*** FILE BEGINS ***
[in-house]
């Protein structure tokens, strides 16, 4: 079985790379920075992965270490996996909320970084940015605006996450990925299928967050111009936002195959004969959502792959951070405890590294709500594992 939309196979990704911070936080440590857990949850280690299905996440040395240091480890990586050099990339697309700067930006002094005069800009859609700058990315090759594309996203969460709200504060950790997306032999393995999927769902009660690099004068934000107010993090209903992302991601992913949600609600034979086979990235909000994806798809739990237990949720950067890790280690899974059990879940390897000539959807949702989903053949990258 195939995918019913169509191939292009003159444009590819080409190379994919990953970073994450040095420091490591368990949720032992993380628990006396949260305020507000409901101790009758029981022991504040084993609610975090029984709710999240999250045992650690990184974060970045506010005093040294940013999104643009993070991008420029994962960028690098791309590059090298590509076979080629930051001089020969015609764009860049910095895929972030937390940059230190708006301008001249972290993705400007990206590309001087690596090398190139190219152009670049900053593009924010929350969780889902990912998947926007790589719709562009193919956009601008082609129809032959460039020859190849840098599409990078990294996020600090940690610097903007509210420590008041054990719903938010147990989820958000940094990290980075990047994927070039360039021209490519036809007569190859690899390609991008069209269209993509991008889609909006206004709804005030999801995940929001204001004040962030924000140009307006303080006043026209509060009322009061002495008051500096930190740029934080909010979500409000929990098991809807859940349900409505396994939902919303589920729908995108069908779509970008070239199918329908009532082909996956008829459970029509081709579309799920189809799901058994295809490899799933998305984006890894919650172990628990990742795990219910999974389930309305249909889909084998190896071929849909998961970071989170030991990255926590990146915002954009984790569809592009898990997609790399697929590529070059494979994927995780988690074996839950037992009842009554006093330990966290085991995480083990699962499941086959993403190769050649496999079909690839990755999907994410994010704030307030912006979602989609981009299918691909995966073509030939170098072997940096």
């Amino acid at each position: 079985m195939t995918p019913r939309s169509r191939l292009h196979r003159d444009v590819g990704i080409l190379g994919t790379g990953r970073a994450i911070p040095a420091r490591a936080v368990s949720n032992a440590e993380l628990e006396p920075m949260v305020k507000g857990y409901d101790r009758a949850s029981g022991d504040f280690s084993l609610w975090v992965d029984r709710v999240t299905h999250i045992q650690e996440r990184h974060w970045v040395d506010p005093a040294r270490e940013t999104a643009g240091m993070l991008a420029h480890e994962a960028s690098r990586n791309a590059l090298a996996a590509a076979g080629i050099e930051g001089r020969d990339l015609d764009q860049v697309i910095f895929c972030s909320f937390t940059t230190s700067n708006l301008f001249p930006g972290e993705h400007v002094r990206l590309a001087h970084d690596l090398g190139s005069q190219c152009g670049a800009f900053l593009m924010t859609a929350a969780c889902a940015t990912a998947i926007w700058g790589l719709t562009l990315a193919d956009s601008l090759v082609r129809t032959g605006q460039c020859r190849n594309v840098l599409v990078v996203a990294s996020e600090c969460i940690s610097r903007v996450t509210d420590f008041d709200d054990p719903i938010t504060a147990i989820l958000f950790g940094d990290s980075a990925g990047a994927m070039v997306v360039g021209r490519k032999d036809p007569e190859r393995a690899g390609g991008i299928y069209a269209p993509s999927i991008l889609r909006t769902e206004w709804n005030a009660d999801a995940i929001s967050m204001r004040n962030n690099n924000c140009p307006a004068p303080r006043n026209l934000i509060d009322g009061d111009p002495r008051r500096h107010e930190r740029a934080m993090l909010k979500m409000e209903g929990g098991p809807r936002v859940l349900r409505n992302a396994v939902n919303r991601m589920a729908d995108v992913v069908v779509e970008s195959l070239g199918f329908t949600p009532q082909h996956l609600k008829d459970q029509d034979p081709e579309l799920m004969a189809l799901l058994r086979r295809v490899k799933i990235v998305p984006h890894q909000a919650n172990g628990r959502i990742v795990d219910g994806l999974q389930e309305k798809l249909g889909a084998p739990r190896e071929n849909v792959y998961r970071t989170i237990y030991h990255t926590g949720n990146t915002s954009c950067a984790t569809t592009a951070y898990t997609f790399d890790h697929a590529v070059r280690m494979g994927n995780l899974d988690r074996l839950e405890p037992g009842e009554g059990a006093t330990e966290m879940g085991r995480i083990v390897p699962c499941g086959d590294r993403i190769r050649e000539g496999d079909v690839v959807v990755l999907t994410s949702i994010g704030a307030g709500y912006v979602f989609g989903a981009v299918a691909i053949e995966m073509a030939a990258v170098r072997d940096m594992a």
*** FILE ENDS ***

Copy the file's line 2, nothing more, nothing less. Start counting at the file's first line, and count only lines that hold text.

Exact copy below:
């Protein structure tokens, strides 16, 4: 079985790379920075992965270490996996909320970084940015605006996450990925299928967050111009936002195959004969959502792959951070405890590294709500594992 939309196979990704911070936080440590857990949850280690299905996440040395240091480890990586050099990339697309700067930006002094005069800009859609700058990315090759594309996203969460709200504060950790997306032999393995999927769902009660690099004068934000107010993090209903992302991601992913949600609600034979086979990235909000994806798809739990237990949720950067890790280690899974059990879940390897000539959807949702989903053949990258 195939995918019913169509191939292009003159444009590819080409190379994919990953970073994450040095420091490591368990949720032992993380628990006396949260305020507000409901101790009758029981022991504040084993609610975090029984709710999240999250045992650690990184974060970045506010005093040294940013999104643009993070991008420029994962960028690098791309590059090298590509076979080629930051001089020969015609764009860049910095895929972030937390940059230190708006301008001249972290993705400007990206590309001087690596090398190139190219152009670049900053593009924010929350969780889902990912998947926007790589719709562009193919956009601008082609129809032959460039020859190849840098599409990078990294996020600090940690610097903007509210420590008041054990719903938010147990989820958000940094990290980075990047994927070039360039021209490519036809007569190859690899390609991008069209269209993509991008889609909006206004709804005030999801995940929001204001004040962030924000140009307006303080006043026209509060009322009061002495008051500096930190740029934080909010979500409000929990098991809807859940349900409505396994939902919303589920729908995108069908779509970008070239199918329908009532082909996956008829459970029509081709579309799920189809799901058994295809490899799933998305984006890894919650172990628990990742795990219910999974389930309305249909889909084998190896071929849909998961970071989170030991990255926590990146915002954009984790569809592009898990997609790399697929590529070059494979994927995780988690074996839950037992009842009554006093330990966290085991995480083990699962499941086959993403190769050649496999079909690839990755999907994410994010704030307030912006979602989609981009299918691909995966073509030939170098072997940096």